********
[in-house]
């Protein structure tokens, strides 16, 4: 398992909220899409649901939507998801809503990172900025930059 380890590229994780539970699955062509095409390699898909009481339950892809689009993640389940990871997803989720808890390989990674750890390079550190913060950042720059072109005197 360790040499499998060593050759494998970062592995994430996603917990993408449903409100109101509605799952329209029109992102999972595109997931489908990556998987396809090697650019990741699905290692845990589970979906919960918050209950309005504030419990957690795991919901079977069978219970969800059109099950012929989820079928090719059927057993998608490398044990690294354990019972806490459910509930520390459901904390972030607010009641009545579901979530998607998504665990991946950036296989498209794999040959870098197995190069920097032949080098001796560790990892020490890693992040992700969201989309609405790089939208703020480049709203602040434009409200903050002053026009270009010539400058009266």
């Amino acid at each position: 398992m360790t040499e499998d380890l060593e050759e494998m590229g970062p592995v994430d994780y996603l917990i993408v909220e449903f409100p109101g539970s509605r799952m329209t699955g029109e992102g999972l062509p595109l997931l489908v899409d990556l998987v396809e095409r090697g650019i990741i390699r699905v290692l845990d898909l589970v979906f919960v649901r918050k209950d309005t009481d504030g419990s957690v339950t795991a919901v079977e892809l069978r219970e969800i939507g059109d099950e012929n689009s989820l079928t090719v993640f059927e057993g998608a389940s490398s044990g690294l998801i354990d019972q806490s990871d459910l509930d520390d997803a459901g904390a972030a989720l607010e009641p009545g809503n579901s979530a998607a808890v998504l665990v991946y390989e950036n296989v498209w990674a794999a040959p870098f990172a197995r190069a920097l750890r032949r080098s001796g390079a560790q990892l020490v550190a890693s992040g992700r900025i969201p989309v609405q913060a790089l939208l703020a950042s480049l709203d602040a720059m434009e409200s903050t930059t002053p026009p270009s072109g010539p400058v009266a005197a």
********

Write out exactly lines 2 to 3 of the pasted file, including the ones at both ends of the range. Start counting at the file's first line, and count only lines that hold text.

């Protein structure tokens, strides 16, 4: 398992909220899409649901939507998801809503990172900025930059 380890590229994780539970699955062509095409390699898909009481339950892809689009993640389940990871997803989720808890390989990674750890390079550190913060950042720059072109005197 360790040499499998060593050759494998970062592995994430996603917990993408449903409100109101509605799952329209029109992102999972595109997931489908990556998987396809090697650019990741699905290692845990589970979906919960918050209950309005504030419990957690795991919901079977069978219970969800059109099950012929989820079928090719059927057993998608490398044990690294354990019972806490459910509930520390459901904390972030607010009641009545579901979530998607998504665990991946950036296989498209794999040959870098197995190069920097032949080098001796560790990892020490890693992040992700969201989309609405790089939208703020480049709203602040434009409200903050002053026009270009010539400058009266």
């Amino acid at each position: 398992m360790t040499e499998d380890l060593e050759e494998m590229g970062p592995v994430d994780y996603l917990i993408v909220e449903f409100p109101g539970s509605r799952m329209t699955g029109e992102g999972l062509p595109l997931l489908v899409d990556l998987v396809e095409r090697g650019i990741i390699r699905v290692l845990d898909l589970v979906f919960v649901r918050k209950d309005t009481d504030g419990s957690v339950t795991a919901v079977e892809l069978r219970e969800i939507g059109d099950e012929n689009s989820l079928t090719v993640f059927e057993g998608a389940s490398s044990g690294l998801i354990d019972q806490s990871d459910l509930d520390d997803a459901g904390a972030a989720l607010e009641p009545g809503n579901s979530a998607a808890v998504l665990v991946y390989e950036n296989v498209w990674a794999a040959p870098f990172a197995r190069a920097l750890r032949r080098s001796g390079a560790q990892l020490v550190a890693s992040g992700r900025i969201p989309v609405q913060a790089l939208l703020a950042s480049l709203d602040a720059m434009e409200s903050t930059t002053p026009p270009s072109g010539p400058v009266a005197a």